SOMALIA: Media shutdown silences community voices
Sunday, June 10, 2007
The closure of several leading radio stations by the Somali government has silenced important community voices in the war-ravaged country, a media watchdog has said.
The stations, HornAfrik radio and television, Shabelle Media Network and Radio Voice of Holy Koran, were shut down on 6 June, for alleged support of anti-government elements.
"We condemn the closure of these three radio stations," said Joel Simon, executive director of the Committee to Protect Journalists. "The authorities have silenced independent voices on the basis of unsubstantiated accusations. We call on the Somali transitional government to allow these broadcasters back on the air immediately."
HornAfrik managing partner, Ali Iman Sharmarke, said his station was shut down after a visit at 1pm (11am GMT) by senior government officials accompanied by armed men. The visitors presented a letter signed by the minister of information, Madobe Nuunow Mohamed, ordering the station to shut down and cease operations.
"We have been off the air ever since, and we don't know how long we will remain so," he said.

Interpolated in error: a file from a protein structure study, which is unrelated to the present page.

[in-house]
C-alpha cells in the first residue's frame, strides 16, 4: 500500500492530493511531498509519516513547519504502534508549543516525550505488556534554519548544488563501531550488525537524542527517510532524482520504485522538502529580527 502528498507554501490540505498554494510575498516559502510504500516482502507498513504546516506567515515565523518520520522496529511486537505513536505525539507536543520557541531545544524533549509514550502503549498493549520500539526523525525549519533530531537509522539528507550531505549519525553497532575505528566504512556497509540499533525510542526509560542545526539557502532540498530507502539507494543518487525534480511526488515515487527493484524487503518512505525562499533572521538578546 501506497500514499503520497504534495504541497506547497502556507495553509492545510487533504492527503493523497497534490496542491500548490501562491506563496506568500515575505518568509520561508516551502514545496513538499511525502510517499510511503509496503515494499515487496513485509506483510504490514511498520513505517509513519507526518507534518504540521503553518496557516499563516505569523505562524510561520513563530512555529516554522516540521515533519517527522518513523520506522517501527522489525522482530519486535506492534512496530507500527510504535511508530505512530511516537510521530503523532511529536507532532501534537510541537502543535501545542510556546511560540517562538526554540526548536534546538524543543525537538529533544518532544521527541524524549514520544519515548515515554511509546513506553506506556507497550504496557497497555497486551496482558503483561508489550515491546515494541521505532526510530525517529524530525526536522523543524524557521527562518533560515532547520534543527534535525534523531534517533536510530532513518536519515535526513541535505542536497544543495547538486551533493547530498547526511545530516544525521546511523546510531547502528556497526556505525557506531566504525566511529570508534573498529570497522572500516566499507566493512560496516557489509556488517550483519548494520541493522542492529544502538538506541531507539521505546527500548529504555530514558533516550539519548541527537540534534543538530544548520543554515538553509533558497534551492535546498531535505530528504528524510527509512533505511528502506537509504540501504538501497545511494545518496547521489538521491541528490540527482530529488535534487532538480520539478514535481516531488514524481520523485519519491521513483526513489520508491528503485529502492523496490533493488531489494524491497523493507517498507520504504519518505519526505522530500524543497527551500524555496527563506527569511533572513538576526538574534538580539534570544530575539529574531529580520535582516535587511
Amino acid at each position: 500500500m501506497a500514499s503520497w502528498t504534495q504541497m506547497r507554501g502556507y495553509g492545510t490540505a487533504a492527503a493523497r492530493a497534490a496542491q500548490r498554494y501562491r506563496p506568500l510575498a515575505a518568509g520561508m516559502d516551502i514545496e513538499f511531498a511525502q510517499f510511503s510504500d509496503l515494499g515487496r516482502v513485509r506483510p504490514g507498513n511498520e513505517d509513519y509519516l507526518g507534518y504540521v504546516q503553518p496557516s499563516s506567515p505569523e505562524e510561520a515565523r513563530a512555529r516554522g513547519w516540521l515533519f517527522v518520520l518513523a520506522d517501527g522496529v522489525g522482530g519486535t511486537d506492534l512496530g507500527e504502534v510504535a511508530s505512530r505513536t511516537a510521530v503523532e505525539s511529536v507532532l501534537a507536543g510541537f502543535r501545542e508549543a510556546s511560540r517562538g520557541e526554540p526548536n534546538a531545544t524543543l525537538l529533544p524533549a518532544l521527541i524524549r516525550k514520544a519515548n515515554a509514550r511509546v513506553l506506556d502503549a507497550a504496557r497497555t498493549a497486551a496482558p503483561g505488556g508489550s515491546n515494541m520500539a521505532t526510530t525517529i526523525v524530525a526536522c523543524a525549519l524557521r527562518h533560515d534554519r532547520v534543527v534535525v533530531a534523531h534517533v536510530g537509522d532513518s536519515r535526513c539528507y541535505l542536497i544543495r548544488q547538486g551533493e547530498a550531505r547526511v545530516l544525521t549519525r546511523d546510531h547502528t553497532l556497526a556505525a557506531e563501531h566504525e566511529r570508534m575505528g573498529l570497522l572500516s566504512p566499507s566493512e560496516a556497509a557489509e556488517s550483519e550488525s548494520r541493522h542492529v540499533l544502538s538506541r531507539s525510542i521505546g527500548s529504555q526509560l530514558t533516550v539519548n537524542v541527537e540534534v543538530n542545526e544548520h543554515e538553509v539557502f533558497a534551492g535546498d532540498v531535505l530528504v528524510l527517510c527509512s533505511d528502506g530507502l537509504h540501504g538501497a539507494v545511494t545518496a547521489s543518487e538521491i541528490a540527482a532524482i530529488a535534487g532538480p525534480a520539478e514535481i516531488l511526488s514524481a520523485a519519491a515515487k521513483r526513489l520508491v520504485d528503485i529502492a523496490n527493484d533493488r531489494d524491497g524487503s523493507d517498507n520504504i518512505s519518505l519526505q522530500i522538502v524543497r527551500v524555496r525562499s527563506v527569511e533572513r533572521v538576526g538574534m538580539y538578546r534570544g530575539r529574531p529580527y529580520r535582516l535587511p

Mohamed Amin Sheikh Adow, the deputy chairman of the Shabelle Media Network, told IRIN he received a similar letter at the same time.
The two media houses are the biggest in the Somali capital of Mogadishu and have the largest audiences.
According to Sharmarke, the media groups were accused of supporting "extremist and terror groups".
He added: "The bottom line is they [the government] accused us of being anti-government."
Sharmarke denied the accusations, saying the closures were "the usual harassment of the free media and a denial of free expression of the Somali people".
Journalists' groups and civil society in Mogadishu condemned the action, while Sheikh Adow of Shabelle radio said the accusations against the media were baseless. "We have always maintained international media standards."
Blow to talks
Meanwhile, a prominent Hawiye elder, Haji Abdi Iman, the chairman of the Hawiye Council of Elders, was arrested on 6 June by the government and is still in custody, according to Ugas Abdi Dahir Ugas Nur, a member of the council.
Civil society members in Mogadishu condemned the arrest and said it was a setback for the reconciliation process. There has been hope that the ongoing talks between the Hawiye clan elders and the government would lead to an improvement in the security situation in capital, which would in turn lead to a return of the displaced, said the source.
Gobdon said Iman was detained because he was deemed a threat to security. Ugas Nur, however, said that Iman was leading the dialogue between the Hawiye and the government.
Fighting in the city, which started in February between Ethiopian-backed Somali government troops and insurgents comprised of the remnants of the Islamic courts and Hawiye militia, claimed more than 1,000 lives and displaced another 400,000 people.